At this time of year, with Halloween just around the corner, the focus tends to be on how you can grow your own Halloween jack-o-lantern next year (although this year, apparently, we’re not faced with the pumpkin shortage we had last year, and the cool kids are carving Halloween pineapples anyway).
For those of you with the space and inclination to grow giant vegetables, you can take inspiration from the largest pumpkin grown outdoors in the UK, which was grown at RHS Hyde Hall in Essex, and weighed in at 605kg (1,333.8lb).
Smithsonian Magazine has also shared The Secret to Growing the World’s Largest Pumpkin, so you’re all set if you want to give it a go. But the one thing no one considers when discussing these monstrous berries* is whether they’re nice to eat.
(Tendrils is wall-to-wall tangents this week, because I have also just discovered that Viburnum edule is known as the squashberry in Newfoundland, and that The Haida Indians considered these berries food for supernatural beings. They’d be difficult to carve for Halloween lanterns, though.)
Right, where was I…? Oh yes, eating pumpkins. Well the giant ones are OK, I suppose, but in terms of culinary delight I think mini pumpkins have got the edge, especially if you don’t have a large family that enjoys soup. The berries are so delightful that I’m considering changing my 2017 garden plan to incorporate a mini pumpkin plant – perhaps Jack Be Little from Victoriana Nursery Gardens, or the climbing Munchkin from Sarah Raven. The Physic Blogger has been talking about how to cook Baby Bear, alongside a Twitter campaign to remind people that #pumpkinsarefood.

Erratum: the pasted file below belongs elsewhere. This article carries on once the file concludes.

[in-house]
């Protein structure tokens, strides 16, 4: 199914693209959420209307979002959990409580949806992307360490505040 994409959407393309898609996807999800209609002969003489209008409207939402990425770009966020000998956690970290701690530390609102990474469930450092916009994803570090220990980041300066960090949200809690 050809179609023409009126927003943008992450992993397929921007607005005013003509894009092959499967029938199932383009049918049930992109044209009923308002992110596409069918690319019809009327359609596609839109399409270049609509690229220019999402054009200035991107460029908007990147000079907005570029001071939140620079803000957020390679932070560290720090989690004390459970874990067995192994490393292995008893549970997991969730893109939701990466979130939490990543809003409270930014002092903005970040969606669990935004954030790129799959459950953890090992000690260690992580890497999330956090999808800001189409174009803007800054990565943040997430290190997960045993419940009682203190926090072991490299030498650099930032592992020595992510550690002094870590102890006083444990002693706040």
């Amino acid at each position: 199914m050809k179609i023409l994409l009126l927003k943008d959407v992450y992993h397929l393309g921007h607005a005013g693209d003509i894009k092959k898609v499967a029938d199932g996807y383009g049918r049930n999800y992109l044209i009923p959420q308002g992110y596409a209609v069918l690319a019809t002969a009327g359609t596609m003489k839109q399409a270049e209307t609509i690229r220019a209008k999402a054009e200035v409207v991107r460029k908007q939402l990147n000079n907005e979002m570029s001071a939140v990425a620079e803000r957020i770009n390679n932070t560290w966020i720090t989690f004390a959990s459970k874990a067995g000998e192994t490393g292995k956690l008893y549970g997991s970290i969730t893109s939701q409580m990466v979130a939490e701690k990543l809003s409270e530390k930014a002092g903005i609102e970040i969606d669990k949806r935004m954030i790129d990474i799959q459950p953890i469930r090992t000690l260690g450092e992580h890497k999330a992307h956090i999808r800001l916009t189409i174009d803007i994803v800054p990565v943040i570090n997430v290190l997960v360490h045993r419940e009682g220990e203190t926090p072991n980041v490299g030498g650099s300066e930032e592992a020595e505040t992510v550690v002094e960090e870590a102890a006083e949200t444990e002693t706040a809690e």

A new study has found that every every kilogram of pumpkin (and any other vegetables) you grow yourself reduces greenhouse gas emissions by 2 kilograms, compared to buying veg from the shop. It’s not quite that simple, of course, and it wasn’t quite so complimentary about home composting compared to municipal efforts, but as telling the truth seems to be out of fashion at the moment, we’ll gloss over that last part 😉
On a worldwide scale, there’s stronger evidence that agroecology can feed the world and save the planet, now that we know that
Whilst we may not to be able to affect global agricultural policy on a short time scale, there are two things we can do to help the planet this week. The first is to ensure we eat the innards of our pumpkin, or whichever hapless fruit or vegetable we’re using for our Halloween lantern. The second, of course, is to resolve to grow our own next year 🙂
Happy weekend everybody! I hope it affords you some time out in the garden.
This blog post was written by Emma Cooper and was published on The Unconventional Gardener website. If you're reading it elsewhere you may want to navigate away from plagiarised content.